When’s the last time someone pointed out what you were doing right? Not just “good job.” I mean, specifically and in detail something you did really, really well.
Ok. And when’s the last time someone pointed out an error you made, or a change you might consider, or ways to improve what you’ve done? Probably 30 seconds ago.
I believe that most feedback comes from good intention. They think they’re helping when they point out what’s wrong, because that way you can be better.
The problem, as Marcus Buckingham and Ashley Goodall wrote in their HBR cover story this spring, “The Feedback Fallacy,” is that traditional feedback is flawed. Deeply. And it doesn’t do what you think it will do.
“People don’t need feedback,” the authors write. “They need attention to what they do best.”
You wouldn’t believe the pushback I hear on this. People LOVE their criticism. We so want to believe we’re right about what needs fixing. And maybe we are!
Part of the problem is we dive into criticism too soon—right at the tender moment when we’re risking new ideas, new efforts. And criticism can seriously tamp down your creativity.
But part of it is just that we assume that what’s working is so obvious we don’t need to pay attention to it.
That’s incorrect. Because often we DON’T know what we’re doing right. We’re all so focused on not messing up! We’re out there tiptoeing around landmines, which ties up a lot of our bandwidth, making it hard to do, well, much of anything else.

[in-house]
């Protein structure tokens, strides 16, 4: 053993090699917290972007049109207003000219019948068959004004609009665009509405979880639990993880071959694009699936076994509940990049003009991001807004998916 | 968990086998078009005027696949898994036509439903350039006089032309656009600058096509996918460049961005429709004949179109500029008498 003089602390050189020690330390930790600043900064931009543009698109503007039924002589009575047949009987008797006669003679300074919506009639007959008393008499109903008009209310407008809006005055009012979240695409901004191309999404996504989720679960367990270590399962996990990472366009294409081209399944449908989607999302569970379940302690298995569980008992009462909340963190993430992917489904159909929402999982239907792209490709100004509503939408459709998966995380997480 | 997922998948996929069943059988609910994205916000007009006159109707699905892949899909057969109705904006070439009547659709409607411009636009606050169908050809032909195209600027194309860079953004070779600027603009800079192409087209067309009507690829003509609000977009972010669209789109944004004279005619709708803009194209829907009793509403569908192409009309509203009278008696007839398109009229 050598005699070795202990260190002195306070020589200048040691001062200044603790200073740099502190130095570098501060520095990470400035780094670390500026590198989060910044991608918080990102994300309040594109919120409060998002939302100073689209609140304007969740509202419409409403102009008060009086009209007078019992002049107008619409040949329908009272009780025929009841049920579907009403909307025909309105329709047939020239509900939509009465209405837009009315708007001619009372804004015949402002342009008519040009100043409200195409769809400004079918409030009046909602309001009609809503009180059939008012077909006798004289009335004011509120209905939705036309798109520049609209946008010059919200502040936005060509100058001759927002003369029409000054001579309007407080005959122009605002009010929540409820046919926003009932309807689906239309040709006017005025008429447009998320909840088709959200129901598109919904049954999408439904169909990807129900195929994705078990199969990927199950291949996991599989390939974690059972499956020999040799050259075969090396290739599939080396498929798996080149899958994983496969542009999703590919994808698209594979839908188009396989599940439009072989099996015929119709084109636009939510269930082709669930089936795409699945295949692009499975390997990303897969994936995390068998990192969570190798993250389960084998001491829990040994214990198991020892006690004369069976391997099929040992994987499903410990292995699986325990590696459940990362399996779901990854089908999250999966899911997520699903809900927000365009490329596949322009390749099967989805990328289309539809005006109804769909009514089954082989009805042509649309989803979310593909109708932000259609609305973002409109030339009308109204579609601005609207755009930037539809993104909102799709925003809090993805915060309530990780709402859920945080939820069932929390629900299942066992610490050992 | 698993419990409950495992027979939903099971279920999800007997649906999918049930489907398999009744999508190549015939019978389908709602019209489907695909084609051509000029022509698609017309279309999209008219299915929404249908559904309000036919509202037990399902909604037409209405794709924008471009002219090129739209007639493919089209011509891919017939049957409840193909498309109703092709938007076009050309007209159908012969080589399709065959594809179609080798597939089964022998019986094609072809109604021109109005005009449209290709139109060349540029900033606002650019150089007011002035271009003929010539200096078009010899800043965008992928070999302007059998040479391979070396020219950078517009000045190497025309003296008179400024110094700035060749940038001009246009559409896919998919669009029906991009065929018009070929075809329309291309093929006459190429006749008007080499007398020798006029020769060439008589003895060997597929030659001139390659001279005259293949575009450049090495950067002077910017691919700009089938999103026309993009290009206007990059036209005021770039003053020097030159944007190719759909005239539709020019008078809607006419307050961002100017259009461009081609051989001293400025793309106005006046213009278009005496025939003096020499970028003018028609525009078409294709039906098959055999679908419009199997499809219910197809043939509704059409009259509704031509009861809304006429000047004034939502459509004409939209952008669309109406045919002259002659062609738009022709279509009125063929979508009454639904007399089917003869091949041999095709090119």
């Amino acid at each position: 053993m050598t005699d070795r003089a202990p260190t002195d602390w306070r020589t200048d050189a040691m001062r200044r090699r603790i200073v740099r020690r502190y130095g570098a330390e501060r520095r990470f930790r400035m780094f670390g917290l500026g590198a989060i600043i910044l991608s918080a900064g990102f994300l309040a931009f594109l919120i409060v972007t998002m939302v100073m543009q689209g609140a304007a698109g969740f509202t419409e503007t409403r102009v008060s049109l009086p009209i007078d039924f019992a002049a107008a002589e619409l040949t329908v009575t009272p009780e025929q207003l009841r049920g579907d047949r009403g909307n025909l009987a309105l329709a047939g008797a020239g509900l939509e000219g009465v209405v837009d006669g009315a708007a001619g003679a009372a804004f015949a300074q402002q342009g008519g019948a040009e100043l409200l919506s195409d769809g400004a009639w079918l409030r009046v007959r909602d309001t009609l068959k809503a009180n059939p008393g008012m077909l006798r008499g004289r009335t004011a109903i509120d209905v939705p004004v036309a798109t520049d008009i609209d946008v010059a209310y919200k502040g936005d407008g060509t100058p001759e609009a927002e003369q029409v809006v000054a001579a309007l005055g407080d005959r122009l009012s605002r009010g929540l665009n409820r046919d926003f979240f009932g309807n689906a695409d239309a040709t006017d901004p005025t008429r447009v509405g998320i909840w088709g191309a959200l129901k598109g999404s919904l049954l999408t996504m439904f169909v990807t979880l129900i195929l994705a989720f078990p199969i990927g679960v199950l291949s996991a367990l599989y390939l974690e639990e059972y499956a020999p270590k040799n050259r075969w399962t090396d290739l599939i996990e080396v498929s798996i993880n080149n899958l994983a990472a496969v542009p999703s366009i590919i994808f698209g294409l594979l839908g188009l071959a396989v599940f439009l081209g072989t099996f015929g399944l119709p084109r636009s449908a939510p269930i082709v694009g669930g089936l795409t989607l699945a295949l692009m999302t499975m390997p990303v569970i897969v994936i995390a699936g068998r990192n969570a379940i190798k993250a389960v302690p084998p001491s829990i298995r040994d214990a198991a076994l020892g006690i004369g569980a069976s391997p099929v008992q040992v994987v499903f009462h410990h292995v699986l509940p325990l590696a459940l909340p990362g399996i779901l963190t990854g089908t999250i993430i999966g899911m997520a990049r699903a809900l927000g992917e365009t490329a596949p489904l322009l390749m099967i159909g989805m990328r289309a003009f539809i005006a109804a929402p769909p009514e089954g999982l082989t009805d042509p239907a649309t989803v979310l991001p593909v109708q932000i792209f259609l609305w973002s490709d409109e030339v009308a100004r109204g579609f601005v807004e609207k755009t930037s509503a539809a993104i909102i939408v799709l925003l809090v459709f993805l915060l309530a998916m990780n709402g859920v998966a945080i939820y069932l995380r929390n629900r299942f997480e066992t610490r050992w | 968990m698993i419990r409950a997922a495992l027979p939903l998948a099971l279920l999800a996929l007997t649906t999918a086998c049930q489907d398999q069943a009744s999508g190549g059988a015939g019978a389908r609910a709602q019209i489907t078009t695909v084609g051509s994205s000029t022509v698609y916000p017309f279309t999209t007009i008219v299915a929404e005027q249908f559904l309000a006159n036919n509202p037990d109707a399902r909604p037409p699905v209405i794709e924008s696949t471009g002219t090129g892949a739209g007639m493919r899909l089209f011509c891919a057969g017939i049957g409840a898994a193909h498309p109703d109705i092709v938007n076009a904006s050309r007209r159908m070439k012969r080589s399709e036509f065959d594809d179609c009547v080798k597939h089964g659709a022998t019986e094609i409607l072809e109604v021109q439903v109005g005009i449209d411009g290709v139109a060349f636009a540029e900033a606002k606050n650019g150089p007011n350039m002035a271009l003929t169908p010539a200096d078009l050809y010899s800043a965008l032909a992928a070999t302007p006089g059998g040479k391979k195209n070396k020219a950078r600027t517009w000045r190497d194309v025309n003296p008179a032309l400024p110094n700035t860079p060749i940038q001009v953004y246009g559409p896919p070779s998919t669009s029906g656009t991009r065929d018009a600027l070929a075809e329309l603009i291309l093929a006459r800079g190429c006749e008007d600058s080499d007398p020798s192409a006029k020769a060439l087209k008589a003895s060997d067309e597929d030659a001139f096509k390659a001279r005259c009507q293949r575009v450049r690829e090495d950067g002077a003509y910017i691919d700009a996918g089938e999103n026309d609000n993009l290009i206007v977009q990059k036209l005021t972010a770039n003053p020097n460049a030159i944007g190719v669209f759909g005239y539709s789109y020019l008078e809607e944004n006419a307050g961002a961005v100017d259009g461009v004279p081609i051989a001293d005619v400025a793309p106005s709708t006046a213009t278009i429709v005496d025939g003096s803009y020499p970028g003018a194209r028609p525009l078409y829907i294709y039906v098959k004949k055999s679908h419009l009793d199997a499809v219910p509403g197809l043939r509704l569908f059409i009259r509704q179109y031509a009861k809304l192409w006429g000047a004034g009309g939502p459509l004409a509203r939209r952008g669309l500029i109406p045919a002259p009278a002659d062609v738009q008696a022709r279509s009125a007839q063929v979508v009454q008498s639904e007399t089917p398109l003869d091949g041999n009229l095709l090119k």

How helpful is positive feedback? Maybe at least just as helpful as negative? Maybe two times, five times as effective? Try again.
“Positive attention is 30x more powerful than negative attention in creating high performance on a team,” say Buckingham and Goodall.
Think this is some special snowflake stuff? Some kind of everyone-gets-a-trophy tactic that panders to weakness and a need for acceptance?
I’ve seen what happens when you take a group of smart, successful professionals of all stripes who’ve spent a lifetime avoiding criticism, and put them in a room with new ground rules and expectations, and no fear of criticism. .
What they create blows me away, every time.
I was so excited about the HBR article because it confirms what I have seen and learned as a Gateless trained facilitator. Gateless is a methodology, an approach to creative work (read: any work), designed to quiet the critic so that you can tap your own potential—for creativity, big ideas, all of it.
We write to a prompt and share that work out loud—and what you hear back from the group is what is specifically working and why. It retrains the mind to see what’s working in others’ work, so you can see it in your own. It challenges habitual ways of thinking, and can catapult your work forward.
If the idea of writing and creating in a group of likeminded, supportive folks sounds like fun, consider joining us for the Six Week Sprint.We have a few spots left!